A new interactive map for 30x30, for example, shows that less than half of Yosemite National Park, which is within Bigelow’s district, is considered a conservation area. And 40% of the California’s vegetation has yet to be mapped, according to environmental groups.
Norris explained that multipurpose lands like Yosemite are not primarily protecting biodiversity. She also acknowledged the mapping tool uses data from the U.S. Geological Survey that left out broad swaths of protected lands, including many conservation areas under the Department of Defense.
“Most notably are places like conservation easements,” said Norris, noting the role of grazing in protecting vernal pool ecosystems in the Central Valley. “My guess is that easements are on paper and they're in somebody's file drawer.”
CNRA plans to do a deeper analysis on protected areas and has put out a call for rangeland managers and others to share data for updating the map.
“It's how do we get to 30 by 2030—not get to 30 by tomorrow,” said Mark Gold, CNRA deputy secretary for oceans and coastal policy, in describing how the agency is working with stakeholder groups to expand the map and determine places that meet the durability definition “Nobody has defined durable,” Committee Chair Rebecca Bauer-Kahan of Orinda told Gold. “We just keep saying they have to be durably protected.”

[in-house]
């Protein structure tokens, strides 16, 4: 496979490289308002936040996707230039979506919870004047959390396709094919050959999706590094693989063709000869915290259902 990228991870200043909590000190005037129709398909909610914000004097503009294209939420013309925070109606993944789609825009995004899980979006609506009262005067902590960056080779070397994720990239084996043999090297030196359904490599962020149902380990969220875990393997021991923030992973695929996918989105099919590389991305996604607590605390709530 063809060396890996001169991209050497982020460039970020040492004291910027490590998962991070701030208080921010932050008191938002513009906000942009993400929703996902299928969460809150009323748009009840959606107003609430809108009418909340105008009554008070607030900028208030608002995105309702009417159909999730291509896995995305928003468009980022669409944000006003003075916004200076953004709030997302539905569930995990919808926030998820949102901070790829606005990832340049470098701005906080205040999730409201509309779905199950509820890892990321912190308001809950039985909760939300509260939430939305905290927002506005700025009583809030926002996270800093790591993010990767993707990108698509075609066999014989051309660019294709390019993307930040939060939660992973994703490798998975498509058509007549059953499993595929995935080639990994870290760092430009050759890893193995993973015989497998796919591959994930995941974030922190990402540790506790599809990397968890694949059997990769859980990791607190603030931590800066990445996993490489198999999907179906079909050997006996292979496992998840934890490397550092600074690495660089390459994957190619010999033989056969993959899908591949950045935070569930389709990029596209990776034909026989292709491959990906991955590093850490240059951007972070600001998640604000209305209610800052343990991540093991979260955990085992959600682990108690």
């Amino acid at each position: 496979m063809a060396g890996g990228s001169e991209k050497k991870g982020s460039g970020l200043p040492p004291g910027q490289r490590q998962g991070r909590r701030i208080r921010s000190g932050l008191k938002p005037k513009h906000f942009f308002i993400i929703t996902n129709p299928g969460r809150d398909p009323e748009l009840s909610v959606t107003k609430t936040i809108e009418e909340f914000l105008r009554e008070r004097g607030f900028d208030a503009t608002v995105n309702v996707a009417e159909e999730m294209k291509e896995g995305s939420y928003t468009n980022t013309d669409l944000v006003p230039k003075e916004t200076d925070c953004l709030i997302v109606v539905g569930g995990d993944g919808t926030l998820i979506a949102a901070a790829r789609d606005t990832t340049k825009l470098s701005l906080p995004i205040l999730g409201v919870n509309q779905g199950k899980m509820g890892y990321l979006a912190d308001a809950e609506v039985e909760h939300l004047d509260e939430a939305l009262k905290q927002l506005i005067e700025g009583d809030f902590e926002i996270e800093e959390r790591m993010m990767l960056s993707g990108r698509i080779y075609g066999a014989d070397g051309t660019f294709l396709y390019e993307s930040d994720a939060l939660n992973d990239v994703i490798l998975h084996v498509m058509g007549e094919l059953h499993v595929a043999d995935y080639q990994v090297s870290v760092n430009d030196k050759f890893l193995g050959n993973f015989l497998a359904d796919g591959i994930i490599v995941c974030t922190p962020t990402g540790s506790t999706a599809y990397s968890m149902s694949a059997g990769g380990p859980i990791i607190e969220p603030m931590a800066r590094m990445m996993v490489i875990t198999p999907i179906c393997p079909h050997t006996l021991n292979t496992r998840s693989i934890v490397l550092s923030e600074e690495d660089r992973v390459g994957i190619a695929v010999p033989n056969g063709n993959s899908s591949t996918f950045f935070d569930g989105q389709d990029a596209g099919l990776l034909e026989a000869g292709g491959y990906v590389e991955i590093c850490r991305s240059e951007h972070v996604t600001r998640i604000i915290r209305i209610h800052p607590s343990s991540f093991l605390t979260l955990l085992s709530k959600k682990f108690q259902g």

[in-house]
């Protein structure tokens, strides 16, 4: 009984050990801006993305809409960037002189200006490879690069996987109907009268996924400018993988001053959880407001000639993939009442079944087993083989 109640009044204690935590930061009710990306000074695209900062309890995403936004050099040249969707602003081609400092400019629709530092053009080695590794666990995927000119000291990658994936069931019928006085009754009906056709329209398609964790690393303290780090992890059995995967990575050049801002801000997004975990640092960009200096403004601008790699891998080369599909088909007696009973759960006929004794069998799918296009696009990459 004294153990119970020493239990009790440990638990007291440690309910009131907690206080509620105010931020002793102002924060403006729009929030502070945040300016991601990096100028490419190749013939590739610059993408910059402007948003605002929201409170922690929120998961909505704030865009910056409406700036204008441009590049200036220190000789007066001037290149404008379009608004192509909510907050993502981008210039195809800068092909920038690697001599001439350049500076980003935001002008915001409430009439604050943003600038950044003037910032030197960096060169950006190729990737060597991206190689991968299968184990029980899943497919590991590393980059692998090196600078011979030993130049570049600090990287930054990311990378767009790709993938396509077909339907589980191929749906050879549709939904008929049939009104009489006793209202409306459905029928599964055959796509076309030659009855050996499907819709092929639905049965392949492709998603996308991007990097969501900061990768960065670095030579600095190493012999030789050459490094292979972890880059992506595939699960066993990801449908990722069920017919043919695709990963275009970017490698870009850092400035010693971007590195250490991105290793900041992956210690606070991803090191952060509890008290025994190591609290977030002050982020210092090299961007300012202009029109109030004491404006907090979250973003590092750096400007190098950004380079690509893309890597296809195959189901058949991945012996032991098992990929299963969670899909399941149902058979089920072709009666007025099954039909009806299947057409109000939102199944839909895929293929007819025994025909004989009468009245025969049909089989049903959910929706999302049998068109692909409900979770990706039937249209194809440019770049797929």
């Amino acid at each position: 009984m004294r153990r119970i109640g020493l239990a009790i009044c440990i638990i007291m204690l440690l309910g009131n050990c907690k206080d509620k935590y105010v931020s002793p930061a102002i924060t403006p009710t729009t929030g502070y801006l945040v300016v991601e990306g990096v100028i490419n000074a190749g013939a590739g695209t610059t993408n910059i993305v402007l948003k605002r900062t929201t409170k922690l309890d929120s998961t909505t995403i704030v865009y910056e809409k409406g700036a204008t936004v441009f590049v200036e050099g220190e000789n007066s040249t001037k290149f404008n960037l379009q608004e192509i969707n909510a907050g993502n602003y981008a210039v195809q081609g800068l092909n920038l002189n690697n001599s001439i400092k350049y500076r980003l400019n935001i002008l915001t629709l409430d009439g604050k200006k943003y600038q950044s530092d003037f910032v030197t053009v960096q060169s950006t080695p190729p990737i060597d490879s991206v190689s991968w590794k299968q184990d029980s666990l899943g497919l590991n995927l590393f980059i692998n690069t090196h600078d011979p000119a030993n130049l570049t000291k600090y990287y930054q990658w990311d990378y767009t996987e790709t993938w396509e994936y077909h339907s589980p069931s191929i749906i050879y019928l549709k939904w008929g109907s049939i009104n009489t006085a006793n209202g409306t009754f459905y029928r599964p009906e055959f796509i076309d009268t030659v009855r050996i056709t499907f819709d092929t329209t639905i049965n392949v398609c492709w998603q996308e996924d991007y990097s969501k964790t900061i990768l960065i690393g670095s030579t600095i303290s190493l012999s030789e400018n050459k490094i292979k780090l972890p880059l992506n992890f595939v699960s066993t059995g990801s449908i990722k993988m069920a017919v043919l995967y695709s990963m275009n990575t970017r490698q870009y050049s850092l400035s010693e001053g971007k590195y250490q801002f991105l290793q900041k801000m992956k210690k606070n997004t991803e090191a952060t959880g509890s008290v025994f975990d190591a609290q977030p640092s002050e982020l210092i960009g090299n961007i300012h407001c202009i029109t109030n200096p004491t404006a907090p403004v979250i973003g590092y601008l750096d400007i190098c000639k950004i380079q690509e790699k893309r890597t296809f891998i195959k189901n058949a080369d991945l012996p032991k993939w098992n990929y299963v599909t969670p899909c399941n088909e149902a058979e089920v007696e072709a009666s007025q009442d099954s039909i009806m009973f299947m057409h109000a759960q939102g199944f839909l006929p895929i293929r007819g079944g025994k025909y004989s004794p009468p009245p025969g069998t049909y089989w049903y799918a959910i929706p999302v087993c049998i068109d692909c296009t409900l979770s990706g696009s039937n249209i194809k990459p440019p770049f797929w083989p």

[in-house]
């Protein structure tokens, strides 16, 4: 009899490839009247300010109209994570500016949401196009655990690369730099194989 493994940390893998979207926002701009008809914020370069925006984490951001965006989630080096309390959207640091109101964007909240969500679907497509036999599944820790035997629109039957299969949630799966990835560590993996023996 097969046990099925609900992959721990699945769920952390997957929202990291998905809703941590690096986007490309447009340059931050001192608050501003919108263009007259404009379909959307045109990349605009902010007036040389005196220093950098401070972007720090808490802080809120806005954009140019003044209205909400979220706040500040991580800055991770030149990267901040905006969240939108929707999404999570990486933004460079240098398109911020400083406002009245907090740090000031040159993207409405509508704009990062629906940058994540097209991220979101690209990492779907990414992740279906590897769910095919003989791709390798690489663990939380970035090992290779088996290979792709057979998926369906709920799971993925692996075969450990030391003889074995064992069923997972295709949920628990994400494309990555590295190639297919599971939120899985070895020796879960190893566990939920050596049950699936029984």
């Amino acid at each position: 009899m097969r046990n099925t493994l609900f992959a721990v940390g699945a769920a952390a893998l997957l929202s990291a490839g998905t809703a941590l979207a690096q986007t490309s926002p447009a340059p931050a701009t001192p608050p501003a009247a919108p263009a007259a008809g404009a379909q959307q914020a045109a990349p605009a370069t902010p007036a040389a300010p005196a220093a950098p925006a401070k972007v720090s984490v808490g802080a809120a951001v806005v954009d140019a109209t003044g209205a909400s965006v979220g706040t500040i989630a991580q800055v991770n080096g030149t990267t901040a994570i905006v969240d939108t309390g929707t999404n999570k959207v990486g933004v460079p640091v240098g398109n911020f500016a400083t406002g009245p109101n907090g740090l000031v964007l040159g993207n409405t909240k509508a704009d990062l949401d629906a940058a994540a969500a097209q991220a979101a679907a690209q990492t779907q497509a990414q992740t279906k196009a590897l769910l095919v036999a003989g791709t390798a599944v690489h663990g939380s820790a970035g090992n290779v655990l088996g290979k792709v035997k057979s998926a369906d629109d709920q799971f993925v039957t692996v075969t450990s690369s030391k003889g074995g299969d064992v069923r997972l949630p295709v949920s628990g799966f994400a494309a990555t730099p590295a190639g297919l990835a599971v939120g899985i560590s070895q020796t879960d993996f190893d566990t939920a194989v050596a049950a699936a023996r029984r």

Bigelow argued that a conservation easement is durable, since it goes on in perpetuity as an agreement between the landowner and local and state governments. Norris clarified that those lands must be in permanent public ownership for a biodiversity purpose to meet the 30x30 definition of durable, though there is still gray area when it comes to the Williamson Act for land conservation, since it covers up to 20 years and not perpetuity.
“We think there's a couple hundred thousand easement properties out there that may or may not be in our database, but they absolutely meet our definition,” said Norris.
Williamson Act contracts must pass a formal rulemaking process for local zoning, general plan amendments, a governing state statute, and an “extremely expensive and labor-intensive” administrative procedure for contract cancellation, according to California Farm Bureau policy advocate Taylor Roschen.
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The 30x30 plan excludes such projects, along with programs under the administration’s Strategic Growth Council, the California Department of Conservation and the USDA Natural Resources Conservation Service, added Roschen.
“While biodiversity may not be the primacy of these agreements, biodiversity is most certainly advanced,” said Roschen. “These projects keep fuel loads low, manage noxious and invasive species, and protect and expand important habitat for threatened and endangered species.”
They also create fish habitat within flooded rice fields and forage for the endangered tricolored blackbird.
“Not being included in the pathways, we're concerned it creates a perception that the ag community doesn't and can't compliment biodiversity,” she said.
Bauer-Kahan pressed Norris for details on the rate of acres per year the state is currently conserving, but the agency is still trying to assess those numbers.